Ryan Hunter-Reay in the #28 DHL Andretti Autosport Dallara-Honda, Helio Castroneves in the #3 Pennzoil Ultra Platinum Penske Dallara-Chevrolet, and Marco Andretti in the #25 Snapple Andretti Autosport Dallara-Honda, race during the closing laps of the 98th Indianapolis 500. (Robert Laberge/Getty Images)


Four Lead Changes in Five Laps

The restart went off cleanly despite cold tires and the pressure of the approaching end of the race. Ryan Hunter-Reay’s car hooked up phenomenally, giving the AA driver a tenth-of-a-second gap on Helio Castroneves, but the Penske driver was determined—he pushed inside Hunter-Reay entering Turn One on lap 197.

On the next lap, Hunter-Reay set up to pass Helio on the outside—then, traveling at almost 220 mph, dived almost to the grass to squeeze by on the inside. It was a risky pass, but Hunter-Reay had the car control to pull it off safely.

Marco Andretti was not sitting back as a passive observer—he challenged whoever was in second, trying to set up his own run for the lead. Castroneves had to spend the final three laps watching his mirrors as Marco kept looking for a way by—while still trying to set up his own pass on Hunter-Reay.

With one lap to go, Castroneves moved high to block Andretti and carried on with the high line to sweep past Hunter-Reay.

The Andretti Autosport driver had four chances to win the race—but he knew he had to wait, or else risk being repassed right before the line.

Hunter-Reay waited until the final lap, then pulled out and passed Castroneves exiting Turn One, duplicating the pass Helio had made on him a lap earlier. Castroneves tried to stay close enough to Hunter-Reay to get a run out of the final corner but he waited a fraction of a second too long to get the power down. Hunter-Reay crossed the line first by about a car length.

Winners and Losers

This was not only a great win for Ryan Hunter-Reay, it was a great day for the entire Andretti Autosport team. AA entered five cars, and four finished in the top six positions—RHR won, Marco finished third ahead of Carlos Munoz, and NASCAR star Kurt Busch finished sixth in his first IndyCar race. James Hinchcliffe was the only AA driver not to finish, but he was running fourth when Townsend Bell wrecked him.

Honda and Chevy power split the top ten—Andretti Autosport’s move the Honda power worked out well for both parties.

Penske managed a decent day despite not taking the win, with three drivers in the top eight. AA and Penske took seven of the top eight spots—only Sebastien Bourdais of KV Racing interrupted them by finishing seventh.

One big loser was Target-Ganassi. Tony Kanaan was running well until he ran out of fuel on his second pit stop. Something stripped in the starter when the crew tried to refire the engine, and it took 17 laps to repair, ending the 2103 winner’s day.

Scott Dixon was following his plan to stay near the top five until the final laps, and then charging, but he found that his car lacked a little bit of top end. He told his crew to take off some rear downforce—maybe too much, because he came out of the pits and smacked the wall on lap 168.

Target-Ganassi managing director Mike Hull claimed that the crew had barely touched the rear wing, and that had nothing to do with the wreck. Either way, the car was totaled and so were Target-Ganassi’s Indy chances.

Laurel and Dart for pole-sitter Ed carpenter. As an independent owner-driver of a one-car team, he represents a era of IndyCar racing all but lost in history—and he represents that era well, winning the p[ole at Indy two years’ running.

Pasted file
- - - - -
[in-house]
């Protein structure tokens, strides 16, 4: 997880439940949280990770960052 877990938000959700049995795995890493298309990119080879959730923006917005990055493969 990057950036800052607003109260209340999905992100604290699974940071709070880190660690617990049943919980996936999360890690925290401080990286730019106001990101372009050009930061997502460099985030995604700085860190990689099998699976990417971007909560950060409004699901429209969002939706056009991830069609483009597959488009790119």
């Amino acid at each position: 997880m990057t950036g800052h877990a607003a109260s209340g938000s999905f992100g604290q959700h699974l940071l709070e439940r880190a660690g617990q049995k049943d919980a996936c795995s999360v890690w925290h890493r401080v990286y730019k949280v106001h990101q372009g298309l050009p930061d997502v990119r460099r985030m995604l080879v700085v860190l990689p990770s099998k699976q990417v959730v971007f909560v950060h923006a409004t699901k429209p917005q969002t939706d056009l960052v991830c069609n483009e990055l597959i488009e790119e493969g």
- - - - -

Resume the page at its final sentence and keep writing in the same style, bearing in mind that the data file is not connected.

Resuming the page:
Carpenter was running up front until he blistered a rear tire and had to make an unscheduled stop which dropped him mid-pack. This could have worked out in his favor, depending on how the caution flags worked out.

As they worked out, his earlier problems didn’t matter-after the first two cautions carpenter was back on schedule and running up front again.

Carpenter was the innocent victim of the three-car collision on the lap 175 restart. He was minding his own business when Townsend Bell tried to pass him on the outside in Turn One. James Hinchcliffe came up late and tried to squeeze through on the inside; likely bell never knew they were three-wide when he forced Carpenter down the track and into Hinchcliffe.

Carpenter had had every chance to win the Indy 500 until he was wrecked—his car was fast, and carpenter is a skilled oval racer. He deserves praise for his efforts.

And a bit of condemnation for his comments after the crash. Carpenter told an ABC-TV interviewer that he told Hinchcliffe that if the AA driver hadn’t gotten a concussion in the Indy Grand Prix two weeks earlier, Carpenter would have given him one right there in the ambulance they shared. Kind of a classless comment—especially considering that Hinchcliffe was so gracious about the incident.

“I was last guy on the scene, so I’ve got to take a share of the blame,” Hinchcliffe said, adding that Townsend Bell also deserved a share. “It was 100 percent not Ed’s fault,” Hinchcliffe concluded. That is how a gentleman addresses thorny issues.

Finally, the Sportsmanship Award goes to Helio Castroneves. The Penske driver had nothing but praise for Hunter-Reay and Andretti Autosport in his post-race interview—and of course he also expressed gratitude for Team Penske.

He finished the interview saying “It’s great, but still second sucks”—and only after the camera started to pull away did his beaming smile start to fade, and it looked as though the defeated driver was about to burst into tears.

A moment later, he looked up, faced another camera and another microphone with his smile back in place, and prepared to give his next interview.

He might not have finished first, but Helio Castroneves ended the race as a winner.

IndyCar will be back in action on Saturday and Sunday with the Dual in Detroit doubleheader on the Belle Isle island circuit, in a shared weekend with the Tudor United SportsCar Championship.. Visit DetroitGP.com for tickets and more information.